Years ago, I heard a well-travelled musician say that men are defined by the manner in which they pack their bags. I have since been obsessive about my boxes. My shirts are always neatly folded. My several wires—chargers for iPods and iPads, phones and Kindles—have their dedicated pouch. Even my portable speakers have their own compartment. When put through X-ray machines, I hope their operators will be stunned by the symmetry of my packing, but airport employees unfortunately like keeping their wonderment to themselves. When journeying to lands and countries that are unfamiliar, travel can sometimes seem unnerving, so a precisely packed bag or case is assuring. You’ll know where things are.
Buying tickets and planning itineraries leaves me excited, but only when I empty my cupboard to make its contents luggage do I really start to inhabit two places at once. While travel helps disrupt the every-day, breaking monotony and habit, it also makes discovery possible. Being foreign can help us learn who we are and being away often gives us a checklist of what we miss and love most about home. The transference of my belongings helps pre-empt this transition. Departure makes imminent an arrival.
In the last month, we at National Geographic Traveller India have found ourselves packing our own little box. Members of a new team, we have chosen from the abundant experience of our predecessors their best and most proficient editorial practices and intent. We have, however, left some room for the shopping we hope to do once we dig in our heels. (We’re young. We like things that are new.) In the pages of this magazine, you’ll continue to find maps to places that urgently demand exploration. As we try and make your trips more frequent, we’ll also ensure your experience of reading us and our writers will be an escape in itself. You will get tips on where you can stay, what you can eat, and what you should do. Your itinerary will be as neatly packed as our design. That’s a promise we’ll always keep.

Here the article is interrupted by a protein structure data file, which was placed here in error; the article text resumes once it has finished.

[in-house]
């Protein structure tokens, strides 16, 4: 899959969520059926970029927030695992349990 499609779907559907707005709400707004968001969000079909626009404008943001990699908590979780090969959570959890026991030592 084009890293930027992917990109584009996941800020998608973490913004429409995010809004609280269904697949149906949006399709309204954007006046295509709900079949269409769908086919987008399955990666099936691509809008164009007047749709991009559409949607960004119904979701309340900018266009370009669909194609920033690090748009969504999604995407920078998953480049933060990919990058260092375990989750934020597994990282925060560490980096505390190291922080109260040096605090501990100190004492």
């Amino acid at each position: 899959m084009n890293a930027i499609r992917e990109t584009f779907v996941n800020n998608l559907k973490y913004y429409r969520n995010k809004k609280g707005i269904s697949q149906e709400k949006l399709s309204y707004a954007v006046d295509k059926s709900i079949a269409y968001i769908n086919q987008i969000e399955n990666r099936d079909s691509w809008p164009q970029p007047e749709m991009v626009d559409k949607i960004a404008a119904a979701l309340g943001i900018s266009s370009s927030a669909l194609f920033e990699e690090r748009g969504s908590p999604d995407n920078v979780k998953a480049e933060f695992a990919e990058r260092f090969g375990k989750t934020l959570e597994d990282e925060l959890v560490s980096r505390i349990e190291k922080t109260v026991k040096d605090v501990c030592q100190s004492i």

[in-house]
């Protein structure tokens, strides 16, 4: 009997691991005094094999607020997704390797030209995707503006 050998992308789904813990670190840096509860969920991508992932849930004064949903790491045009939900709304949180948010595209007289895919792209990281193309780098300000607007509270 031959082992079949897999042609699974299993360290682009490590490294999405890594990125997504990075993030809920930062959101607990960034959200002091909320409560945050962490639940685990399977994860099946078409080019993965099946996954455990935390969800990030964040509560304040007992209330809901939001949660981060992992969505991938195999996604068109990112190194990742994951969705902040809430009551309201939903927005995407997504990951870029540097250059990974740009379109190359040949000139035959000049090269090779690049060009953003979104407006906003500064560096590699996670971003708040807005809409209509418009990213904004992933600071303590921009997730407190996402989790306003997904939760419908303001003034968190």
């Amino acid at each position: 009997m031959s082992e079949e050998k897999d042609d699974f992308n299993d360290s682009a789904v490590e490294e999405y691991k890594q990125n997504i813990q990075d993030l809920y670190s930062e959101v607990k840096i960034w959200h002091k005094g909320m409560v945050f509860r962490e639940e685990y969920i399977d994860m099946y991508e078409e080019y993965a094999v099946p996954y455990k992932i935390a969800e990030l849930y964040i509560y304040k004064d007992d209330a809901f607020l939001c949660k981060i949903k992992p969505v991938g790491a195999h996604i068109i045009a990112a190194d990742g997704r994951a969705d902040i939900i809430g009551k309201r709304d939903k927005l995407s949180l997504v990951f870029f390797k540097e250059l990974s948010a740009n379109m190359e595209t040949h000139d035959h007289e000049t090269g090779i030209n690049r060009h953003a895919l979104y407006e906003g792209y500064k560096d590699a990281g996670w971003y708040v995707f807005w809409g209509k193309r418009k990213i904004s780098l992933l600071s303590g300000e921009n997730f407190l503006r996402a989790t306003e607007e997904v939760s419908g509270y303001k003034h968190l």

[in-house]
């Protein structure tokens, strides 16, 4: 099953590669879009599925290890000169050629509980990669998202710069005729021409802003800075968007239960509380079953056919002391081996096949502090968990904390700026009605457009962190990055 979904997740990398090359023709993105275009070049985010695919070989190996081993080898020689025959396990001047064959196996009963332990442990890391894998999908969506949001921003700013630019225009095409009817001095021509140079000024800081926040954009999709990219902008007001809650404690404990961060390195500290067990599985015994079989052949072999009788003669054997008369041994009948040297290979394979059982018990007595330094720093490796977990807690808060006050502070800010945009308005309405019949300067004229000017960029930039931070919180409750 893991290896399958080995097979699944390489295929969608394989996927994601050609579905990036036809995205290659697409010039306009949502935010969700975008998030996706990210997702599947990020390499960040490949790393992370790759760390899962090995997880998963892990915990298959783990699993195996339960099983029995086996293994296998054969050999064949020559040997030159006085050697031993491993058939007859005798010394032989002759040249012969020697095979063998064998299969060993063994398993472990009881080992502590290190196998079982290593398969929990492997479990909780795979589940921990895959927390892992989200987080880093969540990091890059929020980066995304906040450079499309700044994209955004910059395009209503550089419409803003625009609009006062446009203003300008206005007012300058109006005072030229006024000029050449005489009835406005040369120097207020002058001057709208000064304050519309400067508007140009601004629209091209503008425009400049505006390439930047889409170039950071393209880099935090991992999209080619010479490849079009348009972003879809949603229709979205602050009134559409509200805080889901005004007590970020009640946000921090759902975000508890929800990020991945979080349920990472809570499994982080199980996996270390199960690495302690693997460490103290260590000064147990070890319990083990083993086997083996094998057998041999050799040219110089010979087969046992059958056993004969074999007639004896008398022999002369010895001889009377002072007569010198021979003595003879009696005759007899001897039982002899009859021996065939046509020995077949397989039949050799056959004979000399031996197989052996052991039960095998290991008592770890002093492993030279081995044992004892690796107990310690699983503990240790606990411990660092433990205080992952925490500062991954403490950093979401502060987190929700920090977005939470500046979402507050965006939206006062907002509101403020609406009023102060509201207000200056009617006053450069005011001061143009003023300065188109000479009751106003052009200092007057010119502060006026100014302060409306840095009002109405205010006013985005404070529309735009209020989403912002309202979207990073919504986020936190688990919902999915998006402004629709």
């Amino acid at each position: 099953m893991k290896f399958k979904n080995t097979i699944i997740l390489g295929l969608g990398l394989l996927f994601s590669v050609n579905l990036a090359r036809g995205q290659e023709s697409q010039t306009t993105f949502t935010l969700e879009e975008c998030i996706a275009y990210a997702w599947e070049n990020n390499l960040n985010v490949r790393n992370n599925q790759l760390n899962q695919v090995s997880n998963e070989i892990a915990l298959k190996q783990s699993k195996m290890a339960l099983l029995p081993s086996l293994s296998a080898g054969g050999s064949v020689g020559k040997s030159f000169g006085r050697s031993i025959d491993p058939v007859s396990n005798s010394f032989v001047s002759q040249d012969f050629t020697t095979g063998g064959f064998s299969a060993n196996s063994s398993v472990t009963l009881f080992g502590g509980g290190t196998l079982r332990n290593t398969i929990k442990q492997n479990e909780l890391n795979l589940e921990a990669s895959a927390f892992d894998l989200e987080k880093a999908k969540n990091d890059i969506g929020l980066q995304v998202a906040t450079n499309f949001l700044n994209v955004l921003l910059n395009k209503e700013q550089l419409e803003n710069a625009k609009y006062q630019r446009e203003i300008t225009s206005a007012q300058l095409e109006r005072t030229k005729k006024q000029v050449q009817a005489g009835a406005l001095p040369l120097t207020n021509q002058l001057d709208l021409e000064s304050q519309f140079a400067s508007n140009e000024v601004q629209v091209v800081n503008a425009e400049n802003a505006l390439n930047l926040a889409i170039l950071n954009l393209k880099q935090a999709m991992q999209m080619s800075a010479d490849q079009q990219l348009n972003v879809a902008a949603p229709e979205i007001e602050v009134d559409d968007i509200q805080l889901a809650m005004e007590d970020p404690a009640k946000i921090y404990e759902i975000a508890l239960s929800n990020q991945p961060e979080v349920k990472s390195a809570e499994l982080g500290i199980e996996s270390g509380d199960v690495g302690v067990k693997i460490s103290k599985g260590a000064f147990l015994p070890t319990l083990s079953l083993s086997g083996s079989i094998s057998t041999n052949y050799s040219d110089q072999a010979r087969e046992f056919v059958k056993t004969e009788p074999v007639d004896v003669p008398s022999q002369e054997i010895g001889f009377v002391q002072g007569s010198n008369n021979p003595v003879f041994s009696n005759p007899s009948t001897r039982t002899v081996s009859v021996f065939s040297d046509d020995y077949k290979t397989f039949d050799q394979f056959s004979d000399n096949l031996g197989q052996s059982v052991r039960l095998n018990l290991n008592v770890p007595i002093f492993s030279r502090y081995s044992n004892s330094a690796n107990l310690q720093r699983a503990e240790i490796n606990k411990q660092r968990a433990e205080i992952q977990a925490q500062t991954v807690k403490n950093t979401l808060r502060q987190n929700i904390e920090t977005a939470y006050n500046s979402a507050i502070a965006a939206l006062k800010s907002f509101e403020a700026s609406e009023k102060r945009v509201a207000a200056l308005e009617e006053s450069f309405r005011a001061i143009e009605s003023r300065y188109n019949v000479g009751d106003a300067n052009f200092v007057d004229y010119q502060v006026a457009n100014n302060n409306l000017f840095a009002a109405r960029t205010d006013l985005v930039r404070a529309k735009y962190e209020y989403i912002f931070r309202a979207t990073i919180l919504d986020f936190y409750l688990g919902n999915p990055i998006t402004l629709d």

Since airlines are usually more exacting about weight than gym instructors, our endeavour will be to never carry any excess baggage, both as travellers and journalists. Before epiphanies and self-realisation, we believe travel should first make real our ideas of fun. Going to a concert or a film festival can be as rewarding as witnessing Loy Krathong, a festival of light in Thailand, or travelling to Macao for its Latin City parade. In this month’s issue, one we have devoted to festivals and festivities, we try and blend the traditional with the contemporary. History fascinates us as much as culture and it is our eclecticism that gives us something to celebrate all year round. More importantly, it helps us travel light.
Hugh of St. Victor, a 12th-century theologian, knew how to stay pertinent a thousand years later. He had once said, “The man who finds his homeland sweet is still a tender beginner; he to whom every soil is as his native one is already strong; but he is perfect to whom the entire world is as a foreign land.” There is more wisdom than judgment in Hugh’s assumption. It is, in the end, our capacity for wonder which makes travel replenishing and joyful. We strive to continuously be surprised by the world, but also by the several homes in which we live. Since souvenirs have regrettably gone out of fashion, we intend to bring back stories instead. Stories that entertain and stories that make the unknown a touch more accessible. For decades now, National Geographic has delicately unpacked the world for us. Its yellow frame helps give the stories we find at Traveller a perfect box. Our task is cut out. We’ll pack it with care.
Shreevatsa Nevatia never travels without his headphones, coloured pens and a book. He is particularly fond of cities, the Middle East, and the conversations he has along the way. He is the former Editor-in-Chief of National Geographic Traveller India.